Scotland could lead EU fisheries reform

July 20, 2011 at 7:28 AM

EDINBURGH, Scotland, July 20 (UPI) -- Scotland could lead the way in European efforts to find common ground on sustainable fishing practices, a Scottish official said after meetings in Brussels.

Maria Damanaki, European commissioner for Maritime Affairs and Fisheries, said action was needed to return European fish stocks to a healthy state. She said she was considering doing away with a quota system that requires fishermen in the European Union to discard as much as 80 percent of their catch. The proposal includes targets to halt overfishing and have fish stocks at sustainable levels by 2015.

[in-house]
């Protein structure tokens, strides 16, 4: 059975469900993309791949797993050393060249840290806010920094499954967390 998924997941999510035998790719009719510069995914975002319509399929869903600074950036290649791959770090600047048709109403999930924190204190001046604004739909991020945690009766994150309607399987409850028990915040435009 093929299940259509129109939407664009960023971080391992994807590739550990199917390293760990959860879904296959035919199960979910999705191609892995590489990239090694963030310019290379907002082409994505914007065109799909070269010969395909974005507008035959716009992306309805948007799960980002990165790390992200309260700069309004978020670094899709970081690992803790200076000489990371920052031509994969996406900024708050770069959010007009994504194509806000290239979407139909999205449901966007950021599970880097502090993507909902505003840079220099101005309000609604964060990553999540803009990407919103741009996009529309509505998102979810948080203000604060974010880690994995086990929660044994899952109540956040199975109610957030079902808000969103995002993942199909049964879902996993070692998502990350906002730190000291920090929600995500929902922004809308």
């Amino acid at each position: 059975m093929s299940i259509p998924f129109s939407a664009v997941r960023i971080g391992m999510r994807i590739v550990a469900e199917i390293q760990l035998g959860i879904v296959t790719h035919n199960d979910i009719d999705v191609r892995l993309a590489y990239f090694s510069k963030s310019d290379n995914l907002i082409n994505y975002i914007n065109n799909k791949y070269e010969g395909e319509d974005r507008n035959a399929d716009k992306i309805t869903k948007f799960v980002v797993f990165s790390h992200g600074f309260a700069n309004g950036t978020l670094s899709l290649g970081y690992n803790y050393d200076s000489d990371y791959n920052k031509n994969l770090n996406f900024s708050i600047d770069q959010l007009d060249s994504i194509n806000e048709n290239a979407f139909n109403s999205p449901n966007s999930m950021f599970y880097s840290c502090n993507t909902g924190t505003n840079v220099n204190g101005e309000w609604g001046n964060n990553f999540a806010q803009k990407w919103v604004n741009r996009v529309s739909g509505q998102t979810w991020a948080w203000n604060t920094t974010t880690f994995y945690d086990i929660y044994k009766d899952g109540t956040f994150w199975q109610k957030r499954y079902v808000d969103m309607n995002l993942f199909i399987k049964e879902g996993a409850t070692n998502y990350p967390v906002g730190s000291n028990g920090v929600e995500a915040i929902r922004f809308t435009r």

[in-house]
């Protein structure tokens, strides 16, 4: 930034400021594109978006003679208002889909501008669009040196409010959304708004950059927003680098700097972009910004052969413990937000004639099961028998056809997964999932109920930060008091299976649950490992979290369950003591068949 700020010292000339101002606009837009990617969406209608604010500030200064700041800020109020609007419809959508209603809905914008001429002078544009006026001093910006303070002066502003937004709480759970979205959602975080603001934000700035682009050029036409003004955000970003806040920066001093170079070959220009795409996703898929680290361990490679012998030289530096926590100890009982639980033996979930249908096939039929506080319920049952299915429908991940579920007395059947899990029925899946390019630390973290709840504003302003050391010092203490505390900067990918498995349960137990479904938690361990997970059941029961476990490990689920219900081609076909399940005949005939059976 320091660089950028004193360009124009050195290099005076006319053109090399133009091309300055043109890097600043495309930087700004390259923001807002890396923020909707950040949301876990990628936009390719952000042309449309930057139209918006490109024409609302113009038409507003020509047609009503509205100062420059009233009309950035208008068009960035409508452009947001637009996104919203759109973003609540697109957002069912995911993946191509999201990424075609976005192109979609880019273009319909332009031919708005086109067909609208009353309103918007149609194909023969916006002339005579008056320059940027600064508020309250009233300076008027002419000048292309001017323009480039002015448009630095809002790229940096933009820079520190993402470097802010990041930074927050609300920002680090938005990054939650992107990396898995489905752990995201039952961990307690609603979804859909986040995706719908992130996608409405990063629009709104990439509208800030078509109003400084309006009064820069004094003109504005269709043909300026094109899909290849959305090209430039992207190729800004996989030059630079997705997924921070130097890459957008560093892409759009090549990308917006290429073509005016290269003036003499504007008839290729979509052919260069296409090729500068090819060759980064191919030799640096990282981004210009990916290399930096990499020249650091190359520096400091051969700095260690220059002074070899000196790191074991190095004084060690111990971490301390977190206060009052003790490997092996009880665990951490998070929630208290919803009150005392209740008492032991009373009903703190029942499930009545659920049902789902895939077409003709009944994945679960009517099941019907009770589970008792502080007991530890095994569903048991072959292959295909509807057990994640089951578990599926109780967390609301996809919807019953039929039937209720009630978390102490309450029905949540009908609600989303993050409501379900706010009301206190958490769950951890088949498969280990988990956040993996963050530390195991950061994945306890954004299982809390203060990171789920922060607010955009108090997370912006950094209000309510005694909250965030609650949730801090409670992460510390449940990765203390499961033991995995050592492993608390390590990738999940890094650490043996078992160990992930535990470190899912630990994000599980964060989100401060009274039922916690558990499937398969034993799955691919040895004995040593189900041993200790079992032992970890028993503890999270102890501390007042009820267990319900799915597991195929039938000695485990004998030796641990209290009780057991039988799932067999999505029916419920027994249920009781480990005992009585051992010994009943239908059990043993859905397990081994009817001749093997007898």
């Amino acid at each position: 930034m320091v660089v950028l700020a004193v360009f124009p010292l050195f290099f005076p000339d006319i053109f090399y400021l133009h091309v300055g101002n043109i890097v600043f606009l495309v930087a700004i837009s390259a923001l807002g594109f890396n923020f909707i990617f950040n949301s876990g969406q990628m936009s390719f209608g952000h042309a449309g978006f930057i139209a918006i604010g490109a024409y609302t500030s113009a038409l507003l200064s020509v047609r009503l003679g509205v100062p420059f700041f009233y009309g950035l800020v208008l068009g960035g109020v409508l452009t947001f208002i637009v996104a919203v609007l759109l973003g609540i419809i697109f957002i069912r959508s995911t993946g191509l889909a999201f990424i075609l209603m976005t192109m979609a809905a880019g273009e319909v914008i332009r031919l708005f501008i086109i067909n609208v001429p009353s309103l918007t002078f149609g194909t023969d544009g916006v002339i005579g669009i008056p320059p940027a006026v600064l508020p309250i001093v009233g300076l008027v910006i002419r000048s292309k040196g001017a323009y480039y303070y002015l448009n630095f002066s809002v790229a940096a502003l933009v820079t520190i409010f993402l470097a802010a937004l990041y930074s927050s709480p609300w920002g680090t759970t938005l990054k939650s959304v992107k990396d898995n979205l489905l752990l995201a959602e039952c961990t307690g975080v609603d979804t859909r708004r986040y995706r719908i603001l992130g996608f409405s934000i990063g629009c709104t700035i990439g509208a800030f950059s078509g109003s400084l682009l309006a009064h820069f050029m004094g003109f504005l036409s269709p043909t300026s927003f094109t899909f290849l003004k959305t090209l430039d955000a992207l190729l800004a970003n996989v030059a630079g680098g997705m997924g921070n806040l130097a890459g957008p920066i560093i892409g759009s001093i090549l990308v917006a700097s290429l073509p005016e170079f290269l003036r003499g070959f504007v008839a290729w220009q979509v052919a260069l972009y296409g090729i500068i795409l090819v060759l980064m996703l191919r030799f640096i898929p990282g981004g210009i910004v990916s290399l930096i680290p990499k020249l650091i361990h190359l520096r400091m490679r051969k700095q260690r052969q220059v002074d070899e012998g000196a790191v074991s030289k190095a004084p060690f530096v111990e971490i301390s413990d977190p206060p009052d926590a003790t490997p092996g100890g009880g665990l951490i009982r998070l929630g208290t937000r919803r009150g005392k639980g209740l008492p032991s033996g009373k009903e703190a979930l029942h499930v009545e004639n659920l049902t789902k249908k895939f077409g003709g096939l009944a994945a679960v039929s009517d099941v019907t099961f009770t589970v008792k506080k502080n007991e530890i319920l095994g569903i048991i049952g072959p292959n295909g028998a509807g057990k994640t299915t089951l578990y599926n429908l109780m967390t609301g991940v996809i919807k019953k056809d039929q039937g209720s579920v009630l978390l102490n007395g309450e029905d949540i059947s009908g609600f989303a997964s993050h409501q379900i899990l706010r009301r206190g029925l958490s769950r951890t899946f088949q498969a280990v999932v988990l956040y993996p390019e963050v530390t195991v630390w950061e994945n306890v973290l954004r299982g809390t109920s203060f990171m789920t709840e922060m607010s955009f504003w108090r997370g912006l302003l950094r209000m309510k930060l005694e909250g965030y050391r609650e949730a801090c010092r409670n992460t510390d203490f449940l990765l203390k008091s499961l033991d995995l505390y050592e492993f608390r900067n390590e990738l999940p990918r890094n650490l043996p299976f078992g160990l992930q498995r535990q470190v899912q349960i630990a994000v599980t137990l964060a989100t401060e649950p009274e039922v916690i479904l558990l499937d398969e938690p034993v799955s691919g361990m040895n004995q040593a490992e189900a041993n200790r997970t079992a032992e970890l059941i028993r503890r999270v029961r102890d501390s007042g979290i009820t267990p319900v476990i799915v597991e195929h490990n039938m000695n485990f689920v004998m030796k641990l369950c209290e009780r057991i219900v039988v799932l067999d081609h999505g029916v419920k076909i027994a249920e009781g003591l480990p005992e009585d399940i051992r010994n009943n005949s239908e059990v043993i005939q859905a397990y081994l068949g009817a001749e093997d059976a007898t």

Scottish Fisheries Secretary Richard Lochhead said his government supports the move toward conservation but added the proposals weren't strong enough.

Lochhead, after meeting with Damanaki in Brussels, said Europe was at a crossroads as it looked toward a reformed common fisheries policy.

"Scotland has led Europe in finding solutions that help both the fish stocks and the industry, therefore we have a responsibility to do all we can to help shape new EU policy," he said in a statement.

Edinburgh has complained that the Faroe Islands and Iceland have set unilateral catch quotas for 2011 that are in excess of previous years. Damanaki has said she would consider trade sanctions against Iceland and the Faroes in October.

Mackerel brought in nearly $174 million for Scotland last year, making it the most valuable fishery stocks for the country.

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